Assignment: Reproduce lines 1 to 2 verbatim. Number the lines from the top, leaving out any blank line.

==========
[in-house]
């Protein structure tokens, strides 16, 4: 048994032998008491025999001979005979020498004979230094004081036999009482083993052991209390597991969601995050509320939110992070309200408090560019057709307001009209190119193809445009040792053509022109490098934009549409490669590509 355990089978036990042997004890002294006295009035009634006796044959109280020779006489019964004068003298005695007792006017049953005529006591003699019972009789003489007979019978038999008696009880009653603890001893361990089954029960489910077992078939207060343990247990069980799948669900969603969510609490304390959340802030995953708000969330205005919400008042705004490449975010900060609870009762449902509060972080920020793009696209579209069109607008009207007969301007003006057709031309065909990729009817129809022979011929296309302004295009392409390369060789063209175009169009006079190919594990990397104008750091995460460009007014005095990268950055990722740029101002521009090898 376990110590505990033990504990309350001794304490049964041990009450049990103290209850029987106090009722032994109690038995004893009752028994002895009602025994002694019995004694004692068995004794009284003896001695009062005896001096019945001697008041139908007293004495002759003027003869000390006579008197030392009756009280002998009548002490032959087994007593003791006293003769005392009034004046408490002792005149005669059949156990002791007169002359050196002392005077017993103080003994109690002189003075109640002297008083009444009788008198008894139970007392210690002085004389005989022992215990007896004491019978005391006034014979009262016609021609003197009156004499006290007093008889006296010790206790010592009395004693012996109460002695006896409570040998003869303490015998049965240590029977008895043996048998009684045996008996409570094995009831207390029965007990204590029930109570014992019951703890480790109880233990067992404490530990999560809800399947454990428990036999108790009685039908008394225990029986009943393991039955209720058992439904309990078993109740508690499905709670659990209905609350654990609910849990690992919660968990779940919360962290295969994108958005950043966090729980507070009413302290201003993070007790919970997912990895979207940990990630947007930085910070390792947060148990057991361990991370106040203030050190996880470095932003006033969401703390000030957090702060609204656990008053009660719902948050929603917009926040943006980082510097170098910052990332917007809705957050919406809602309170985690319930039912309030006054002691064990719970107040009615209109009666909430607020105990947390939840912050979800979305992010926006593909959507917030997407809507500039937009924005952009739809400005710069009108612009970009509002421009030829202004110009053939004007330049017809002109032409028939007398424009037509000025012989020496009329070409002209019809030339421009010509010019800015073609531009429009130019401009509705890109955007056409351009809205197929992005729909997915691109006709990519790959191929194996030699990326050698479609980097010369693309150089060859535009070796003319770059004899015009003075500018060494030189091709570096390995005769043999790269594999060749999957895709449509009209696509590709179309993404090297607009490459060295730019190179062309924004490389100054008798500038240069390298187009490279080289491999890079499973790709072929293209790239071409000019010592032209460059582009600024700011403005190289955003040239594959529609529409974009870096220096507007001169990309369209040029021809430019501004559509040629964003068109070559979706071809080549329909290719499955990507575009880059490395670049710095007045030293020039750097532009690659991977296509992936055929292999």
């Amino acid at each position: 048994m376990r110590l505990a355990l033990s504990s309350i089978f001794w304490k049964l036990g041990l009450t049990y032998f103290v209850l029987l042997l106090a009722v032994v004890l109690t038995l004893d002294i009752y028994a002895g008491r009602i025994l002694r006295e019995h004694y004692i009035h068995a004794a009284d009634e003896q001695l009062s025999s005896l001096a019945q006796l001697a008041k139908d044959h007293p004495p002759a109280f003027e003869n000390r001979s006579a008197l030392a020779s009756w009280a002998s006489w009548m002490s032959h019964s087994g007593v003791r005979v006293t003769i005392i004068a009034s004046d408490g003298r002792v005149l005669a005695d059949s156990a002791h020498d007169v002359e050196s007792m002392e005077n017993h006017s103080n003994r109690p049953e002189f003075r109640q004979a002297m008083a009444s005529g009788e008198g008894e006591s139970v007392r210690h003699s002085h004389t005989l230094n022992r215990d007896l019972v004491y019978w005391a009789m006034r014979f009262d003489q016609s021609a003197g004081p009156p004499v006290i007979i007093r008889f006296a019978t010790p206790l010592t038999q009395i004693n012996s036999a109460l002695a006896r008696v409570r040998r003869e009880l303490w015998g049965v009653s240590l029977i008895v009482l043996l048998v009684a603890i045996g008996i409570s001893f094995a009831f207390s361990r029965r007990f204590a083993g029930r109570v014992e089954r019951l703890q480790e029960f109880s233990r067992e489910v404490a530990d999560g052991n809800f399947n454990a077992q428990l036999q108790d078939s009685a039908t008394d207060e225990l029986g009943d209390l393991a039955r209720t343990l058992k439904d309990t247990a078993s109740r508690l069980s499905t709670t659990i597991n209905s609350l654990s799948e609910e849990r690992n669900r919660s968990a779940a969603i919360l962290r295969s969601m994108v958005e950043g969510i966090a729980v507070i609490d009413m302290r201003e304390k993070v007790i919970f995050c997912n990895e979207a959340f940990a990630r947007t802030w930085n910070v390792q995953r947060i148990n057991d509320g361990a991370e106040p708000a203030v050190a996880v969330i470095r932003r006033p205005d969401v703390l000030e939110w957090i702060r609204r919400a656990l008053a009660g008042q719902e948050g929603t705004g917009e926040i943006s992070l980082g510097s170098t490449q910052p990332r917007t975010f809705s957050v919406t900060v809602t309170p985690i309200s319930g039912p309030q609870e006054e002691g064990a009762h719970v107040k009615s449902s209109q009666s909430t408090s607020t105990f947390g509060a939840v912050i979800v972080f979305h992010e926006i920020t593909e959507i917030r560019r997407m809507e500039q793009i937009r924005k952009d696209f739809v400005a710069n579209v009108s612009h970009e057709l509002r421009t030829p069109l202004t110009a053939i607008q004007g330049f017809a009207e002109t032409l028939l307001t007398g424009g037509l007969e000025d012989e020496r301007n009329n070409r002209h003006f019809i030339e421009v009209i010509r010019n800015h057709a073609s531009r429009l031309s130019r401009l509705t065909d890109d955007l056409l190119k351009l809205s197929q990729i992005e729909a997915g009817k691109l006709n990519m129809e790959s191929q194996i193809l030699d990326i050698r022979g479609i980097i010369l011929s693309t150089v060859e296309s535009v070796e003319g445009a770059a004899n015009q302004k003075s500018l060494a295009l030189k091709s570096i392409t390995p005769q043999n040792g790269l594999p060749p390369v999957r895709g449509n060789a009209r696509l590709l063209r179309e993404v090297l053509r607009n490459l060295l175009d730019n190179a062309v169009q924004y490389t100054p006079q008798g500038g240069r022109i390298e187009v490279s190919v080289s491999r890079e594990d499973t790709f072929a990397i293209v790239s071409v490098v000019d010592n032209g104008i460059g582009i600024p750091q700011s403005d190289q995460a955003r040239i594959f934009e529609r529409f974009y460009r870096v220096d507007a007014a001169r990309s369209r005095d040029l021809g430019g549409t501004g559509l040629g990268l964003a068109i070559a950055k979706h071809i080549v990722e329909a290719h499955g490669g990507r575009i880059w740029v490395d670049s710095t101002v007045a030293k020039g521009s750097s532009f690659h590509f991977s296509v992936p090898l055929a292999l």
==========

[in-house]
């Protein structure tokens, strides 16, 4: 048994032998008491025999001979005979020498004979230094004081036999009482083993052991209390597991969601995050509320939110992070309200408090560019057709307001009209190119193809445009040792053509022109490098934009549409490669590509 355990089978036990042997004890002294006295009035009634006796044959109280020779006489019964004068003298005695007792006017049953005529006591003699019972009789003489007979019978038999008696009880009653603890001893361990089954029960489910077992078939207060343990247990069980799948669900969603969510609490304390959340802030995953708000969330205005919400008042705004490449975010900060609870009762449902509060972080920020793009696209579209069109607008009207007969301007003006057709031309065909990729009817129809022979011929296309302004295009392409390369060789063209175009169009006079190919594990990397104008750091995460460009007014005095990268950055990722740029101002521009090898 376990110590505990033990504990309350001794304490049964041990009450049990103290209850029987106090009722032994109690038995004893009752028994002895009602025994002694019995004694004692068995004794009284003896001695009062005896001096019945001697008041139908007293004495002759003027003869000390006579008197030392009756009280002998009548002490032959087994007593003791006293003769005392009034004046408490002792005149005669059949156990002791007169002359050196002392005077017993103080003994109690002189003075109640002297008083009444009788008198008894139970007392210690002085004389005989022992215990007896004491019978005391006034014979009262016609021609003197009156004499006290007093008889006296010790206790010592009395004693012996109460002695006896409570040998003869303490015998049965240590029977008895043996048998009684045996008996409570094995009831207390029965007990204590029930109570014992019951703890480790109880233990067992404490530990999560809800399947454990428990036999108790009685039908008394225990029986009943393991039955209720058992439904309990078993109740508690499905709670659990209905609350654990609910849990690992919660968990779940919360962290295969994108958005950043966090729980507070009413302290201003993070007790919970997912990895979207940990990630947007930085910070390792947060148990057991361990991370106040203030050190996880470095932003006033969401703390000030957090702060609204656990008053009660719902948050929603917009926040943006980082510097170098910052990332917007809705957050919406809602309170985690319930039912309030006054002691064990719970107040009615209109009666909430607020105990947390939840912050979800979305992010926006593909959507917030997407809507500039937009924005952009739809400005710069009108612009970009509002421009030829202004110009053939004007330049017809002109032409028939007398424009037509000025012989020496009329070409002209019809030339421009010509010019800015073609531009429009130019401009509705890109955007056409351009809205197929992005729909997915691109006709990519790959191929194996030699990326050698479609980097010369693309150089060859535009070796003319770059004899015009003075500018060494030189091709570096390995005769043999790269594999060749999957895709449509009209696509590709179309993404090297607009490459060295730019190179062309924004490389100054008798500038240069390298187009490279080289491999890079499973790709072929293209790239071409000019010592032209460059582009600024700011403005190289955003040239594959529609529409974009870096220096507007001169990309369209040029021809430019501004559509040629964003068109070559979706071809080549329909290719499955990507575009880059490395670049710095007045030293020039750097532009690659991977296509992936055929292999």